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The FBI bought an iPhone hack, but not the right to tell anyone how it works

The FBI bought an iPhone hack, but not the right to tell anyone how it works


Sounds like a good deal for the FBI!

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On March 28th, the FBI bought a way to break into the iPhone at the center of the San Bernardino fight — and ever since, the tech world has been wondering what they'll do with the new bug. The White House maintains a process for disclosing any vulnerabilities that might post a threat to public safety, and you might think that a method for unlocking possibly stolen iPhones would qualify. But federal agencies are very good at circumventing that process (take this Firefox bug, for instance), and from the beginning the question wasn't whether the FBI would wriggle out of the process, but how.

Today, we got the explanation we've been waiting for: the bureau simply didn't pay for the right to do anything it might not want to do. "The FBI purchased the method from an outside party so that we could unlock the San Bernardino device," executive assistant director Amy Hess said in a statement obtained by The Daily Dot. "We did not, however, purchase the rights to technical details about how the method functions….As a result, currently we do not have enough technical detail about any vulnerability that would permit any meaningful review under the VEP [Vulnerabilities Equities Process]."

"We do not have enough technical detail about any vulnerability that would permit any meaningful review."

In some ways, this makes perfect sense. The exploit business is very much a business, and you'd be a lot more wary to sell something if you thought it was going to be your last possible sale. FBI Director Comey has already said the exploit cost well over $1 million. Who knows how much the deluxe edition would have cost.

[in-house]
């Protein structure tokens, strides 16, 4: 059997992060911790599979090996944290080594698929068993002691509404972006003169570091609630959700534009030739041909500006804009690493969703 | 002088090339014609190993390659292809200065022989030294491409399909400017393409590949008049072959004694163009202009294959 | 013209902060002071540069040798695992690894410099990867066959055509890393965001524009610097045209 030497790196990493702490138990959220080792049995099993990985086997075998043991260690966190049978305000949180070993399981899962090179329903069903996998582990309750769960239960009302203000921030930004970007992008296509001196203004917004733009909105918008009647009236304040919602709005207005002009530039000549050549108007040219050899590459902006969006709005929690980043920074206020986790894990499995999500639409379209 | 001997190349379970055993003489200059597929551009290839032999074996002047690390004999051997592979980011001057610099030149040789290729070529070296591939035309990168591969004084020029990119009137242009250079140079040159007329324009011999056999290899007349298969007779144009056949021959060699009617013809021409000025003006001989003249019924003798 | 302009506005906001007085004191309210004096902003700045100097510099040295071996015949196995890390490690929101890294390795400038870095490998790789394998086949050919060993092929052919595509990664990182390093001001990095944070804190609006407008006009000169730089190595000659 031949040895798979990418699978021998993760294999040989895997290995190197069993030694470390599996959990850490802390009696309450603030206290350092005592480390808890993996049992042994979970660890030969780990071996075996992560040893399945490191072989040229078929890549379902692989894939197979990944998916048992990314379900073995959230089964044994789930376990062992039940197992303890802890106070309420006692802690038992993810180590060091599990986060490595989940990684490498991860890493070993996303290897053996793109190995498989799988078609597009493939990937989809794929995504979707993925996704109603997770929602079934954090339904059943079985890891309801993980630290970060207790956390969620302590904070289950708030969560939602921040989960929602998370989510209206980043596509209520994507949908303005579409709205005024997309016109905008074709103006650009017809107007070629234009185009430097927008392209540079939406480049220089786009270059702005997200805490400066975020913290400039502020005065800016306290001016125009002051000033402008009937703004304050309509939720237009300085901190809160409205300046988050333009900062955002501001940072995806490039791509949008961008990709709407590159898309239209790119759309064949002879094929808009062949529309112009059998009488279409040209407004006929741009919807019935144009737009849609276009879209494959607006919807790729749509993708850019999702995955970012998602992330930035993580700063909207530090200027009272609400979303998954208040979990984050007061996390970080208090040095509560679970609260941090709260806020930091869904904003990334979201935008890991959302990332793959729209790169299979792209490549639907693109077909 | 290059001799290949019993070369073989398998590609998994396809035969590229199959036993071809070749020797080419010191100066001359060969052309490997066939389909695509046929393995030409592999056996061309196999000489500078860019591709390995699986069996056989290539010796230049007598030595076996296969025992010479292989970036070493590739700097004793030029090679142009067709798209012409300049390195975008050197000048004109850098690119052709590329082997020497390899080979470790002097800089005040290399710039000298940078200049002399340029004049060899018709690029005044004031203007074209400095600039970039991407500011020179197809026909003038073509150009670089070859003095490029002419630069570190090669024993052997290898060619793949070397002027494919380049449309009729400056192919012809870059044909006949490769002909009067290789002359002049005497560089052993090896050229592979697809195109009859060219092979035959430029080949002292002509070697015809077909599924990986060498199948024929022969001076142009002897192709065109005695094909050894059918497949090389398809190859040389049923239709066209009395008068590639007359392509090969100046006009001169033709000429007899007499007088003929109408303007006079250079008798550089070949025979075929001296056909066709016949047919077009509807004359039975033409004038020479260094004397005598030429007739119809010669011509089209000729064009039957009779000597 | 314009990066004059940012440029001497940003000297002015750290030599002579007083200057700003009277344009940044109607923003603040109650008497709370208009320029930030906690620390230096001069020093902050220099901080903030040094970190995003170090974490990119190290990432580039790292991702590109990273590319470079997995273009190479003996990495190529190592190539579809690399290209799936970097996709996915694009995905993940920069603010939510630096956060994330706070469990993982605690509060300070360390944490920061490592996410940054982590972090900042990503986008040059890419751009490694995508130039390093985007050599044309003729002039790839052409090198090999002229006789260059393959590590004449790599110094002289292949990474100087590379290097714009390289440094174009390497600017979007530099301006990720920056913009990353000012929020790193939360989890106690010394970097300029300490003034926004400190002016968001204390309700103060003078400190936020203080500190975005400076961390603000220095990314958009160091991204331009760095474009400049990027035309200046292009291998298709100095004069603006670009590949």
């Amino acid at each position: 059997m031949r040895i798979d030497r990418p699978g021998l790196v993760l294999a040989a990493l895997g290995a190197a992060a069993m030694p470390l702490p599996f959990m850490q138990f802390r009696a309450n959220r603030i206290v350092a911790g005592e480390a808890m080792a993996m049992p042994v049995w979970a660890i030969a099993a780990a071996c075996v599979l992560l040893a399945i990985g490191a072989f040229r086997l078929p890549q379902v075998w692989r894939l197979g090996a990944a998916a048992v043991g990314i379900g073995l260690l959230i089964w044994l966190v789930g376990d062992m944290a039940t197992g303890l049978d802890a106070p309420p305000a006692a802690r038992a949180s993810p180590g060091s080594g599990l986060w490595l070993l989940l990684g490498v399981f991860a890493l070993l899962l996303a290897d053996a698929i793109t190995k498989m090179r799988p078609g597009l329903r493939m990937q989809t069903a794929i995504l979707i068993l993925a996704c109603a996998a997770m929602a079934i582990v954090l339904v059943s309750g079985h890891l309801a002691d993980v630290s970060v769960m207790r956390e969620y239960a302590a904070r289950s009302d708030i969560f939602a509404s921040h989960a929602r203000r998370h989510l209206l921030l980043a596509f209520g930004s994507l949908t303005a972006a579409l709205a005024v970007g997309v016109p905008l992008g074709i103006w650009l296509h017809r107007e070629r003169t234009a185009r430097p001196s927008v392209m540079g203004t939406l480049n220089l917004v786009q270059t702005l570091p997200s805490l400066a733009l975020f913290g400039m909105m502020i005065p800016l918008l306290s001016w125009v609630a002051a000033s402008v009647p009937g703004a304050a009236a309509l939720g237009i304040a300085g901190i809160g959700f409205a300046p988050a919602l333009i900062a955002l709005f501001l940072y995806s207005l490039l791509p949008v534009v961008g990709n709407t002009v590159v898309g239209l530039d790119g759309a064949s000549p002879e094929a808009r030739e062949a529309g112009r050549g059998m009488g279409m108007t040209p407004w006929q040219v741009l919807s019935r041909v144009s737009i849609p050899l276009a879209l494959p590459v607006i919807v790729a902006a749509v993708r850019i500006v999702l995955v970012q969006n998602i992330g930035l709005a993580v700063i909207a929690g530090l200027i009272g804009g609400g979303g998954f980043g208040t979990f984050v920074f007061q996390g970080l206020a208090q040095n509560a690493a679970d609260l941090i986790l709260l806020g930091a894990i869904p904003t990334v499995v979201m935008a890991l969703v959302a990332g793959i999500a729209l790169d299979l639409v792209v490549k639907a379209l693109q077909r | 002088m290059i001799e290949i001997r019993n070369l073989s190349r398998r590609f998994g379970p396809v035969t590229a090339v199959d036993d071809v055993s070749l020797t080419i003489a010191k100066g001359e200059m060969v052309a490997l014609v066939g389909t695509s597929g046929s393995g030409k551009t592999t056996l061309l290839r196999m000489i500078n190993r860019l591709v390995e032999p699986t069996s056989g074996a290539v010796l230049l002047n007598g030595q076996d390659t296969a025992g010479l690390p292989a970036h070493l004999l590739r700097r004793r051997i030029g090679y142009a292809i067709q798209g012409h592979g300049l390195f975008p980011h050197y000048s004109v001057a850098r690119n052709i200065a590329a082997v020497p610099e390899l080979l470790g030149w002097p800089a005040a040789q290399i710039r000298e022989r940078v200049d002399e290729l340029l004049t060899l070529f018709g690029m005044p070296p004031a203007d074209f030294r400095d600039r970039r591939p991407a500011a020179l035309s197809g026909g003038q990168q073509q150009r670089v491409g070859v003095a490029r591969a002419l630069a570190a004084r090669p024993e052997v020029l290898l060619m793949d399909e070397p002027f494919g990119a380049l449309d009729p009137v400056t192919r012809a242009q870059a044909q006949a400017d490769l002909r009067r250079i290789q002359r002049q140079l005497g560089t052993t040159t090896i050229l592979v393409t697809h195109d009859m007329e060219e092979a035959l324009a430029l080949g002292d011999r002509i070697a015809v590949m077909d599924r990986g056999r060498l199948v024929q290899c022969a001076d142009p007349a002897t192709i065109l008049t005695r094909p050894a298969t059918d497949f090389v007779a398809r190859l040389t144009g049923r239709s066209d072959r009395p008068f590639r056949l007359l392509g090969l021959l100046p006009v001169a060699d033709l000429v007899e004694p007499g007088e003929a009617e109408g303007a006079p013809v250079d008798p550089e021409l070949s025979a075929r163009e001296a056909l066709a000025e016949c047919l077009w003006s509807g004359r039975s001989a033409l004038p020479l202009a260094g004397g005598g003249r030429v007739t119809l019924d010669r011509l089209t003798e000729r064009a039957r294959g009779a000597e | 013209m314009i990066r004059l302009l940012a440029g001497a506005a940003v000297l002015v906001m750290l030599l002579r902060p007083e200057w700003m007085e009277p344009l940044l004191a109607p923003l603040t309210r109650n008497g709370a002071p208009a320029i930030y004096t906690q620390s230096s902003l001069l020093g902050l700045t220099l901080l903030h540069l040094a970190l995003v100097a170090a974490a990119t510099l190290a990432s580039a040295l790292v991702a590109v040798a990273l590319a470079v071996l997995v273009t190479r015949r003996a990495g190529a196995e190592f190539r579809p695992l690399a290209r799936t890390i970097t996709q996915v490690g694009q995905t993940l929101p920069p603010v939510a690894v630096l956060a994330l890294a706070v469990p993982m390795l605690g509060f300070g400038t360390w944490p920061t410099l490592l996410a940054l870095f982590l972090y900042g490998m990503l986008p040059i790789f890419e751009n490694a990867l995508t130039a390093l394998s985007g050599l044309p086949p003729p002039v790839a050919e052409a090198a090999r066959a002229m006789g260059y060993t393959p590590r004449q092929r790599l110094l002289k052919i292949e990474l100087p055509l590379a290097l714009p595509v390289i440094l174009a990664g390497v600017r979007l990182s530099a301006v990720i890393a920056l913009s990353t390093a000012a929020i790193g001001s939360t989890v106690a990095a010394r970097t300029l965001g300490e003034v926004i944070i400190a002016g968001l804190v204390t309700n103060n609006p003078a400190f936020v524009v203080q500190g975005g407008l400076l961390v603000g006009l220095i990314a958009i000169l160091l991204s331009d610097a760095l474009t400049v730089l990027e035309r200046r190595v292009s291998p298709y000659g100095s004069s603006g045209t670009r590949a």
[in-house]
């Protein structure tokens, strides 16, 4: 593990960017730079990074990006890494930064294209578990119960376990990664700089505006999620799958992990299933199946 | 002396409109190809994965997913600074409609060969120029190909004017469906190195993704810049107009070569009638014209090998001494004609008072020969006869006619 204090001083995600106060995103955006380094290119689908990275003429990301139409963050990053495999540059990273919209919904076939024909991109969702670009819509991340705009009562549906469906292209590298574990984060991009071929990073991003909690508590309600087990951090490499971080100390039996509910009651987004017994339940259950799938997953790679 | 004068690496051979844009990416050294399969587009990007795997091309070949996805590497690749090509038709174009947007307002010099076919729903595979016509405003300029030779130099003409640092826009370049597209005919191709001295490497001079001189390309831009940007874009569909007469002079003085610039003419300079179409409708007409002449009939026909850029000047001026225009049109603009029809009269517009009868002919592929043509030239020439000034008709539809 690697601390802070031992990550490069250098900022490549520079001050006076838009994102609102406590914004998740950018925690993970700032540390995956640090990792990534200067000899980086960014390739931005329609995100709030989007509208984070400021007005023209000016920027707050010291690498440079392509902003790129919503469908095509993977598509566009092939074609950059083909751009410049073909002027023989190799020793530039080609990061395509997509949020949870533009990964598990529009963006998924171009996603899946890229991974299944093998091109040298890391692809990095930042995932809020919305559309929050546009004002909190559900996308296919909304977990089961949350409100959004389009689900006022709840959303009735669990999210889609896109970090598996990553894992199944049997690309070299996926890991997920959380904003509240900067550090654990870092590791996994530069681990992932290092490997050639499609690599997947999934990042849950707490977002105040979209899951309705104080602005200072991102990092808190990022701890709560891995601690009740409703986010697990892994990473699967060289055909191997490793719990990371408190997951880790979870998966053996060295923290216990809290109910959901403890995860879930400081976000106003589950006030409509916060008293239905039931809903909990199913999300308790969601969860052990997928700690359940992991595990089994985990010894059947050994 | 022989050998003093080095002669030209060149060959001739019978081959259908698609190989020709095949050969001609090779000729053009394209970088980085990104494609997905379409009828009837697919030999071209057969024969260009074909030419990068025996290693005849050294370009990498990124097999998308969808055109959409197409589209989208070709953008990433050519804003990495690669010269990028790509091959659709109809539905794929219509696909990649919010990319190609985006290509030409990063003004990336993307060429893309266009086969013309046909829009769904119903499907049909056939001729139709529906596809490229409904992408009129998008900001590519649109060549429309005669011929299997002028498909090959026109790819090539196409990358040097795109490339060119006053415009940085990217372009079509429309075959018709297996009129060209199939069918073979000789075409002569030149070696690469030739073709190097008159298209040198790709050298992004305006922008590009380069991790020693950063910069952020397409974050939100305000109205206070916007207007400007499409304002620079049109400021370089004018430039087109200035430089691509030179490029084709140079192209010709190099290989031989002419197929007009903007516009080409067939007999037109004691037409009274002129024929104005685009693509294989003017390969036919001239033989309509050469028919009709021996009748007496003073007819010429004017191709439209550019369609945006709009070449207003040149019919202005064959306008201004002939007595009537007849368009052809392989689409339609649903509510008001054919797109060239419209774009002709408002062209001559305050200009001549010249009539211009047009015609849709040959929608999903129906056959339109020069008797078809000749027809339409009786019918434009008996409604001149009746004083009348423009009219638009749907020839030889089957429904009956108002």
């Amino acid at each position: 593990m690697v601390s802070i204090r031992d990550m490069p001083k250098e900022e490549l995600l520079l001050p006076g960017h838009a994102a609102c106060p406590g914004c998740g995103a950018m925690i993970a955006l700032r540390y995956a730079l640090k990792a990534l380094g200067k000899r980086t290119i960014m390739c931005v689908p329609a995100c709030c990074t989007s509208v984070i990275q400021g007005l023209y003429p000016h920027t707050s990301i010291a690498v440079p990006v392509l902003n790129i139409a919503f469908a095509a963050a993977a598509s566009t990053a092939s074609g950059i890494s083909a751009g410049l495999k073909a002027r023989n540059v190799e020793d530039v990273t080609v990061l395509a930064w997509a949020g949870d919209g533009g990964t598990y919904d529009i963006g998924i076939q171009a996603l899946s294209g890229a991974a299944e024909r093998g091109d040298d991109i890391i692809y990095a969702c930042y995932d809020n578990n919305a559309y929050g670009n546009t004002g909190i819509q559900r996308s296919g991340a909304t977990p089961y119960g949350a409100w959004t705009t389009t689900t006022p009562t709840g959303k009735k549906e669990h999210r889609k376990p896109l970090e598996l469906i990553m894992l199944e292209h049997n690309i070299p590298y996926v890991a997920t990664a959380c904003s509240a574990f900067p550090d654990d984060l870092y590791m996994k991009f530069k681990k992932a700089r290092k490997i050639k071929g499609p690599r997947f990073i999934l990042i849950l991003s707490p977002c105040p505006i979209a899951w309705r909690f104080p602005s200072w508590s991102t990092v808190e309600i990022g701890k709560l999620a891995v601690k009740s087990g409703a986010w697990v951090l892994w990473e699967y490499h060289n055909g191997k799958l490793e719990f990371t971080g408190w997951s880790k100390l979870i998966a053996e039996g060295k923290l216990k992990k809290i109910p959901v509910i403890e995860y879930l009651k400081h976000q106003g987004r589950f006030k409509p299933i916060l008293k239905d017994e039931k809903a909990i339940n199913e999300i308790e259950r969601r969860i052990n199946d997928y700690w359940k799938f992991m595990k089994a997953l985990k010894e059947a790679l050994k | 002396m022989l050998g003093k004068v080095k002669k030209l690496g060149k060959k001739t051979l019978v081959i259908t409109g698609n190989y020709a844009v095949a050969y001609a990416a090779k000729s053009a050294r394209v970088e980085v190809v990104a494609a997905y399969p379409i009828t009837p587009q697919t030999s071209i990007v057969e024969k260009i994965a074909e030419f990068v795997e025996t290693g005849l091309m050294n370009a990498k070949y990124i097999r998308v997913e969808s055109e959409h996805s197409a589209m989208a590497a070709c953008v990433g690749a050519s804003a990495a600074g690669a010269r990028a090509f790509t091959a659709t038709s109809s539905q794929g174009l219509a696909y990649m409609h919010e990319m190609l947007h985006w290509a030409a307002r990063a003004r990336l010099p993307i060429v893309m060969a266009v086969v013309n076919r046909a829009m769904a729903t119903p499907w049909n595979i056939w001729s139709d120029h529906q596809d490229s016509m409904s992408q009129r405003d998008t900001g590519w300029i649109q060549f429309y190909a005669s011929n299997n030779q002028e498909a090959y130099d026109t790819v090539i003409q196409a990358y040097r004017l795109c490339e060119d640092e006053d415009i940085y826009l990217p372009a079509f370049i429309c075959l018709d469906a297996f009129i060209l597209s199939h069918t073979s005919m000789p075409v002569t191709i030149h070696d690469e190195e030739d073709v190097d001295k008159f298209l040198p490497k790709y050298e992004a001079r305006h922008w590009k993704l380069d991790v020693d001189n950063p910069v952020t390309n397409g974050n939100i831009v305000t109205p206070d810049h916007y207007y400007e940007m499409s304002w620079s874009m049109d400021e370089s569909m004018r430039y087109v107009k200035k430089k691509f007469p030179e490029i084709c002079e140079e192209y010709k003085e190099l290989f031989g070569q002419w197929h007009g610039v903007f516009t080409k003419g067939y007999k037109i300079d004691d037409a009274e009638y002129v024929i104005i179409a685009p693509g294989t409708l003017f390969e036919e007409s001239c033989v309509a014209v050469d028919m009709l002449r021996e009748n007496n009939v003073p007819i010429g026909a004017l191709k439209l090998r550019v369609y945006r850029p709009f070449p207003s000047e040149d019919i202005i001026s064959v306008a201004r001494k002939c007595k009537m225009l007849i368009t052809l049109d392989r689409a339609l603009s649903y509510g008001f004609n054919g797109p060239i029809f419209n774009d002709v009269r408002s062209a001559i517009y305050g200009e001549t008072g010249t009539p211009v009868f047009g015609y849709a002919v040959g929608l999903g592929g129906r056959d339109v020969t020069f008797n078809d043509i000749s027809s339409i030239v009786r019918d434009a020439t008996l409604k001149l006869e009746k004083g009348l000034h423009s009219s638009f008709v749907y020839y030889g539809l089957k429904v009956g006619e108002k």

But once you accept that logic, it's hard to see why any agency would ever report a purchased bug. The FBI and its vendors set the terms of the contract, and it's much easier for both if the bug never gets reported. The bureau can share it with local law enforcement and tell their friends in Congress, and use it on any future iPhones that might come up, without worrying Apple will deploy a patch to defend against the new attack. If someone else happens to figure out the bug along the way, it's bad news for iPhone users, but both parties seem to see that as an acceptable risk.

At the same time, with the FBI paying out over a million for an iPhone hack, you'll probably get a lot more people looking for iPhone hacks. In the long term, it puts law enforcement agencies on the side of breaking security systems and keeping them broken, which in turn leads to more catastrophic hacks for the FBI to investigate. Maybe they'll do it by breaking whatever security software the attackers used, and then the whole cycle can begin again.

It's hard to say how high the stakes are for this particular bug. The FBI has said the attack won't work on iPhones newer than the 5S, although not everyone will be inclined to take them at their word. But even if the attack is limited, the broader precedent is frightening. As the White House wrote in the wake of Heartbleed, "Building up a huge stockpile of undisclosed vulnerabilities while leaving the Internet vulnerable and the American people unprotected would not be in our national security interest." Unfortunately for everyone, we still don't have a working system to keep that from happening.